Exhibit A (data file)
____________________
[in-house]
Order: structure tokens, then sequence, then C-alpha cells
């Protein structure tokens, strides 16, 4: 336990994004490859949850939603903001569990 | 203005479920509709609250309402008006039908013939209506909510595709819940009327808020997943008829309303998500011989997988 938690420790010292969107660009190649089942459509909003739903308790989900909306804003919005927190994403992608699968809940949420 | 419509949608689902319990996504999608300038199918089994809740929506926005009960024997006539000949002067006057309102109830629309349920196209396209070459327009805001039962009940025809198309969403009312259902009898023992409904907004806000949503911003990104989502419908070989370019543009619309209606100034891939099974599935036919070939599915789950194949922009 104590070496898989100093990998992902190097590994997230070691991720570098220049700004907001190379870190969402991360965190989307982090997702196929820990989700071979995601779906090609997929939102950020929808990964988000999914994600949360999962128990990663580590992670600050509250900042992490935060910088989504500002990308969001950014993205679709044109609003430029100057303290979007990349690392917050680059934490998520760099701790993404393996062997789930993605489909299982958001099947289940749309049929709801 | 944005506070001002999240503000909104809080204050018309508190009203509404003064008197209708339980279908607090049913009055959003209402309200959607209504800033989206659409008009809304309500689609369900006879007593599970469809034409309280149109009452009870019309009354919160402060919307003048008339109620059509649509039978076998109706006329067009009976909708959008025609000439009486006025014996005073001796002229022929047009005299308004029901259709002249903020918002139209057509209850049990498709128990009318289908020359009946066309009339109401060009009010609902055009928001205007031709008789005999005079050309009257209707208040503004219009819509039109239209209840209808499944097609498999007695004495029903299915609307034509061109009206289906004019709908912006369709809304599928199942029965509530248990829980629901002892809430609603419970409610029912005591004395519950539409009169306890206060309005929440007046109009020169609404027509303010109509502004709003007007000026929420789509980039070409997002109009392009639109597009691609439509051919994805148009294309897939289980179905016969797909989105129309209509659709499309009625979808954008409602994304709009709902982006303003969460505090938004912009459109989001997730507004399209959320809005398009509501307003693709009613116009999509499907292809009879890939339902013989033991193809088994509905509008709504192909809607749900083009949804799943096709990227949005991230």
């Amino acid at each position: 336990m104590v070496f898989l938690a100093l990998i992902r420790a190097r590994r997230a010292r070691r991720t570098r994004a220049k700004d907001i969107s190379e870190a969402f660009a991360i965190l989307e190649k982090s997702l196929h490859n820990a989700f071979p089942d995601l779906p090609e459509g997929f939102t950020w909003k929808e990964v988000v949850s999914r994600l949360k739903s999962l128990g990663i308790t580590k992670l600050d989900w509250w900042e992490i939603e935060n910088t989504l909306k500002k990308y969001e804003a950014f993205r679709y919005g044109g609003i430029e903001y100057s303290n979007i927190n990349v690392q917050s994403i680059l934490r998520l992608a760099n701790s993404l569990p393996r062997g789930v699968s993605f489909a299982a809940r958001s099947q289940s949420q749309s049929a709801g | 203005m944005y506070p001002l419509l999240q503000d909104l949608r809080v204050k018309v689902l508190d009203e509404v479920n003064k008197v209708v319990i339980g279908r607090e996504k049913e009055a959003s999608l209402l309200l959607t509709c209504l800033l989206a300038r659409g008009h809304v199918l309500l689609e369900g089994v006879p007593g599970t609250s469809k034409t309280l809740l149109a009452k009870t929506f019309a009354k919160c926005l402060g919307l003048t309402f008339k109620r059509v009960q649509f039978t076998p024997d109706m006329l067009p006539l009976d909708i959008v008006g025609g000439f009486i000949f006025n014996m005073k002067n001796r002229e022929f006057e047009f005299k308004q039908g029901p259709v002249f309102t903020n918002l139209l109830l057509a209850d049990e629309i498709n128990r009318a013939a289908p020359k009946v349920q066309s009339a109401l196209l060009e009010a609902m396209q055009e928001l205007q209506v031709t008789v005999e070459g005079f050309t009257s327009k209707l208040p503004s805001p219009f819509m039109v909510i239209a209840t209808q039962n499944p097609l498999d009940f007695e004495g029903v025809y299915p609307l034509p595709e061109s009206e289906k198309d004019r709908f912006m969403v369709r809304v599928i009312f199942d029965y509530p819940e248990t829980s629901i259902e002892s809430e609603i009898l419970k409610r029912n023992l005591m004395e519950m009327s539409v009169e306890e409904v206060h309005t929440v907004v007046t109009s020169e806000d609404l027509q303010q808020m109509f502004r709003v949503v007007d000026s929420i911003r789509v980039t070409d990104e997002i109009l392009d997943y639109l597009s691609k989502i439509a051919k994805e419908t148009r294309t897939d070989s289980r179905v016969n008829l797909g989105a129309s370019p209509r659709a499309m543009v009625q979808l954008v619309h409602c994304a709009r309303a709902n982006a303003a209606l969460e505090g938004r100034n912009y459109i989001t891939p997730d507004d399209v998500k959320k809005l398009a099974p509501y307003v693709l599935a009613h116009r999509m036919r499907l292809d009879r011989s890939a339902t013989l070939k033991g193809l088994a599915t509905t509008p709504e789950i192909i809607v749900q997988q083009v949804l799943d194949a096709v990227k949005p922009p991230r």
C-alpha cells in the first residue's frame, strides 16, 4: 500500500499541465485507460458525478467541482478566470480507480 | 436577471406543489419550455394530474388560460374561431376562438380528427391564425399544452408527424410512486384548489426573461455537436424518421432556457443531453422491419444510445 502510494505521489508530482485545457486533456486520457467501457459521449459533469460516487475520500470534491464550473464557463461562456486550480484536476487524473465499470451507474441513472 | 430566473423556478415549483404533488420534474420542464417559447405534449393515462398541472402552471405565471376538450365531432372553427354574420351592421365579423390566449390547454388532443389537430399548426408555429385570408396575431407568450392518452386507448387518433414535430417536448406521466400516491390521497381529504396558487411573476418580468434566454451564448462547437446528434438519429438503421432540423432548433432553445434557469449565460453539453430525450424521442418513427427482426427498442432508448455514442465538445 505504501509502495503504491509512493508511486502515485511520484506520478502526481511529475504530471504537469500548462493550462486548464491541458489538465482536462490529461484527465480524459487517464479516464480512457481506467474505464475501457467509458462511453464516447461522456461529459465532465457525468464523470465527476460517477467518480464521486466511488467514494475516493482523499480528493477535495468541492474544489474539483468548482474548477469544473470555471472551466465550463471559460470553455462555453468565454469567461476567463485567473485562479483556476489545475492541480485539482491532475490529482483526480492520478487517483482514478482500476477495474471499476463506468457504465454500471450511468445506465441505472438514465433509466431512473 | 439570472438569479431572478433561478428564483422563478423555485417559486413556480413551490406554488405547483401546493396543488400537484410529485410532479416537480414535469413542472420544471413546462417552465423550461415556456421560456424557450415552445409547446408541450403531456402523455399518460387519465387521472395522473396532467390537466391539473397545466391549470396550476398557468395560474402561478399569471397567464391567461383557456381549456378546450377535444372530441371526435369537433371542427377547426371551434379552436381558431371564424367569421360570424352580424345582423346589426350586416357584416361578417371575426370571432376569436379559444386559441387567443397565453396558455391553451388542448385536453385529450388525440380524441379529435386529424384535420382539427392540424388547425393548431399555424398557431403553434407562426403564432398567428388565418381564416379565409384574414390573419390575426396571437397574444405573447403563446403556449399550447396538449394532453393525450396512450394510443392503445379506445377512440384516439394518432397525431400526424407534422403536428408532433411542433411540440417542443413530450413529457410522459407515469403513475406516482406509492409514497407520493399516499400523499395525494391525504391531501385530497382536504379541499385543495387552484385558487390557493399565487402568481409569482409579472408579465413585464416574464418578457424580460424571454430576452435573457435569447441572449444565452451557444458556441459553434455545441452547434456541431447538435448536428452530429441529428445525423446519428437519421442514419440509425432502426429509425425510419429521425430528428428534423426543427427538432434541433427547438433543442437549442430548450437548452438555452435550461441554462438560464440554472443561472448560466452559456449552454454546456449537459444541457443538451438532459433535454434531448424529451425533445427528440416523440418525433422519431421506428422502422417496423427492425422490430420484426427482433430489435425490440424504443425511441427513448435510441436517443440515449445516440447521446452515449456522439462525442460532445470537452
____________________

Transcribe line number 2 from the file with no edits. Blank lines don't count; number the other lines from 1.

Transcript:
Order: structure tokens, then sequence, then C-alpha cells